- Brown and Farr, Mercia, pp. 5, 135.
- Yorke, Kings and Kingdoms, p. 64.
- McKitterick, New Cambridge Medieval History, p. 555.
- Kirby, English Kings, p. 179.
- Brown and Farr, Mercia, p. 219.
- Yorke, Kings and Kingdoms, p. 122.
- Brown, Farr (eds.), Mercia, p. 222.
- Giles, Alfred the Great, p. 115.
- Yorke, Kings and Kingdoms, p. 59.
- Lapidge et al, Anglo-Saxon England, p. 223.
- Ashley, British Monarchs, p. 246.
- Stenton, Anglo-Saxon England, pp. 321–22.
- Jaques, Dictionary of Battles, p. 1006.
- Ashley, Michael (1998). British Monarchs: the Complete Genealogy, Gazetteer, and Biographical Encyclopedia of the Kings & Queens of Britain. London: Robinson. ISBN 978-1-85487-504-4.
- Bede, Historia ecclesiastica gentis Anglorum, ed. and tr. Colgrave, Bertram; Mynors, Roger AB (1969). Bede's Ecclesiastical History of the English People. Oxford Medieval Texts. Oxford: Clarendon Press. ISBN 0-19-822202-5.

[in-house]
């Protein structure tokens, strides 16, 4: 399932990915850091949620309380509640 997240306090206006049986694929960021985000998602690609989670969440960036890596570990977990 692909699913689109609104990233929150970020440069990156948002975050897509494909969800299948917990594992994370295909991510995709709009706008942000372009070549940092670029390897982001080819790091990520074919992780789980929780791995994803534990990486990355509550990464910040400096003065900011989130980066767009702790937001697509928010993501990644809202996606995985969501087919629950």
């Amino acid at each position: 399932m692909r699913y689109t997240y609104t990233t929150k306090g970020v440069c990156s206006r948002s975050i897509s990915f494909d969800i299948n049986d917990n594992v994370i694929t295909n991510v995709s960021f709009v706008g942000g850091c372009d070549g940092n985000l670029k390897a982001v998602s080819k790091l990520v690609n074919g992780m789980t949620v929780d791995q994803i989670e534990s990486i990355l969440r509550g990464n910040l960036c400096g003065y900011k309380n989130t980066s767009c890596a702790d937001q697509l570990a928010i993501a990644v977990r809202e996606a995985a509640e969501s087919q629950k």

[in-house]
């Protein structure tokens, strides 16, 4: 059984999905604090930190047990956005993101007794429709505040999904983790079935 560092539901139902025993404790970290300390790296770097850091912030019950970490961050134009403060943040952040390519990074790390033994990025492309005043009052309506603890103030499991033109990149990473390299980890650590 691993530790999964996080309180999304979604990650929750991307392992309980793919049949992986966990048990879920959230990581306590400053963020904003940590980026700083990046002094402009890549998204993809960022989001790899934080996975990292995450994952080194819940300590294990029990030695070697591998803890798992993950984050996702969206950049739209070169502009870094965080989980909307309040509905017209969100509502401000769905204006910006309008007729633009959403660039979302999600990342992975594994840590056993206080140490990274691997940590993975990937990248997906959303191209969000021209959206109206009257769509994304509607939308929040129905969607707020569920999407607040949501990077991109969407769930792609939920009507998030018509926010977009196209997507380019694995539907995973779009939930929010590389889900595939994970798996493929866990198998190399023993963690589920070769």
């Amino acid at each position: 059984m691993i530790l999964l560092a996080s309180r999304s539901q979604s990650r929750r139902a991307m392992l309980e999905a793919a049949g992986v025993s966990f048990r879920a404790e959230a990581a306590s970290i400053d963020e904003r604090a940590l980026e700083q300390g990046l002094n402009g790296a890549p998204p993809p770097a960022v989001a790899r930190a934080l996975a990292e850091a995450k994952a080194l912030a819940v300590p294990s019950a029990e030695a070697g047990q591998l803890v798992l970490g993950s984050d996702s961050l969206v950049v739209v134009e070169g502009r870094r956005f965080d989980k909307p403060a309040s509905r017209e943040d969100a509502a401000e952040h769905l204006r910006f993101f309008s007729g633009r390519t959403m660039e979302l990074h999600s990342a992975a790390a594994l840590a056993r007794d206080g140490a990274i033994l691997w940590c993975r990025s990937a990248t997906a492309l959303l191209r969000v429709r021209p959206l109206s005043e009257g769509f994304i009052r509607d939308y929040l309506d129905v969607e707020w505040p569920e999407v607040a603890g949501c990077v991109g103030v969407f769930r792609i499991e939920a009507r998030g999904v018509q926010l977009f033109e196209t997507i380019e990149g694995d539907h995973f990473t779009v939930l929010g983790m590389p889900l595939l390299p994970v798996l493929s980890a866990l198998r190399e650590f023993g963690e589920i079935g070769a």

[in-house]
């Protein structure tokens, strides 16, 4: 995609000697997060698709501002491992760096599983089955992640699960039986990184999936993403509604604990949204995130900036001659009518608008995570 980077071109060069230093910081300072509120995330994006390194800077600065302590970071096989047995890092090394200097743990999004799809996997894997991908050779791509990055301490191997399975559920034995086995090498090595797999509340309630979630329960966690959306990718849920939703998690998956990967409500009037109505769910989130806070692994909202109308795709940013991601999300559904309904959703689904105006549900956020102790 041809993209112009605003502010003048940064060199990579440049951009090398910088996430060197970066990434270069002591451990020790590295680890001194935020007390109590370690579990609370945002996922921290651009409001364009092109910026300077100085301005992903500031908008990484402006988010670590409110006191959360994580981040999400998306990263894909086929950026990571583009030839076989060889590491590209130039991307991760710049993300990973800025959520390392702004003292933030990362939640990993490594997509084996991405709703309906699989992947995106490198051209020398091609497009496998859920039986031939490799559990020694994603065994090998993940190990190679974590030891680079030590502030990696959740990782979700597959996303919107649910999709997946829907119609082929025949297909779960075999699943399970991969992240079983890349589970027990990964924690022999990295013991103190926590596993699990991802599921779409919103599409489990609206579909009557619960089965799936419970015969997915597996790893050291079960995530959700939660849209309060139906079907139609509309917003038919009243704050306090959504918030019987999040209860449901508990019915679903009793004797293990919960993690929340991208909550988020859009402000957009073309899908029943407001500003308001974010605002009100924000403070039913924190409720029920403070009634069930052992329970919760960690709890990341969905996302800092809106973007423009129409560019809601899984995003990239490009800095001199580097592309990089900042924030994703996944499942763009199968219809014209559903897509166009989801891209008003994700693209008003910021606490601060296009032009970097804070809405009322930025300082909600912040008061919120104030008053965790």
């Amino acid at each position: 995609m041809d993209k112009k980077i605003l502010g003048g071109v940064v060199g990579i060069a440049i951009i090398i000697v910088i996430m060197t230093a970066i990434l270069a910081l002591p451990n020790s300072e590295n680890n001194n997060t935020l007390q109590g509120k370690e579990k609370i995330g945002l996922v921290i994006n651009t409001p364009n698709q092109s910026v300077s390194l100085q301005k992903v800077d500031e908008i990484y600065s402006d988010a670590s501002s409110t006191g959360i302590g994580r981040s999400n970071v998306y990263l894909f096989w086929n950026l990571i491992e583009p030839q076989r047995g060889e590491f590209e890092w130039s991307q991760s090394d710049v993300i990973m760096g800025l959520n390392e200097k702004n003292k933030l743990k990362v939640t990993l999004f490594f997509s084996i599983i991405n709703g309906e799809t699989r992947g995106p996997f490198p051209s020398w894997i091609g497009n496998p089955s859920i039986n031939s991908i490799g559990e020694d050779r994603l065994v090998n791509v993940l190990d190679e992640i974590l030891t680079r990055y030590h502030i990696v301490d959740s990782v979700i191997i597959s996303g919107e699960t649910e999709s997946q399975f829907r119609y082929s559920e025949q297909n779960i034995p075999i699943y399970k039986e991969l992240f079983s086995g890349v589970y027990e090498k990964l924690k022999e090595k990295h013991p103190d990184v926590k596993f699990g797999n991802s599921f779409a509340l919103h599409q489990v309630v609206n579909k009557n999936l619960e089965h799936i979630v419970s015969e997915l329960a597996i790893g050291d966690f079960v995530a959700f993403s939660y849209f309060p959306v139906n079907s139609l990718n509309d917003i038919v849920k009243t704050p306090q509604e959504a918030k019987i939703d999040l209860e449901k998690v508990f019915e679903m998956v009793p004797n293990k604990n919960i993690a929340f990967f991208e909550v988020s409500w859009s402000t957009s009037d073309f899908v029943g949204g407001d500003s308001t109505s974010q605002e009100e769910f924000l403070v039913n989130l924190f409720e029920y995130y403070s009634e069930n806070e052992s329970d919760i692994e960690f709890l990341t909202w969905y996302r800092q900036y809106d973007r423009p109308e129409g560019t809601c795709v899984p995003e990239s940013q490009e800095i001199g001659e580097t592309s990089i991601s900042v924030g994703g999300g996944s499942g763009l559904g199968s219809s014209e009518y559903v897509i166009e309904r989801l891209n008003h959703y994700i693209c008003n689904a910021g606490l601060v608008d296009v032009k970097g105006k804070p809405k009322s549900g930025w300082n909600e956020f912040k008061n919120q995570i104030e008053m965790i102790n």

- Higham, N.J. (1999). "East Anglia, Kingdom of". In M. Lapidge; et al. (eds.). The Blackwell Encyclopedia of Anglo-Saxon England. London: Blackwell. pp. 154–155. ISBN 0-631-22492-0.
- Brown, Michelle P.; Farr, Carol Ann (2001). Mercia: an Anglo-Saxon Kingdom in Europe. London, New York: Leicester University Press. ISBN 0-8264-7765-8.
- Fryde, E. B.; Greenway, D. E.; Porter, S.; Roy, I. (1986). Handbook of British Chronology (3rd ed.). Cambridge: Cambridge University Press. ISBN 0-521-56350-X.
- Hill, David; Worthington, Margaret (2005). Aethelbald and Offa: two eighth-century kings of Mercia : papers from a conference held in Manchester in 2000 (British Archaeological Reports British Series). Manchester: Manchester Centre for Anglo-Saxon Studies. ISBN 1-84171-687-1.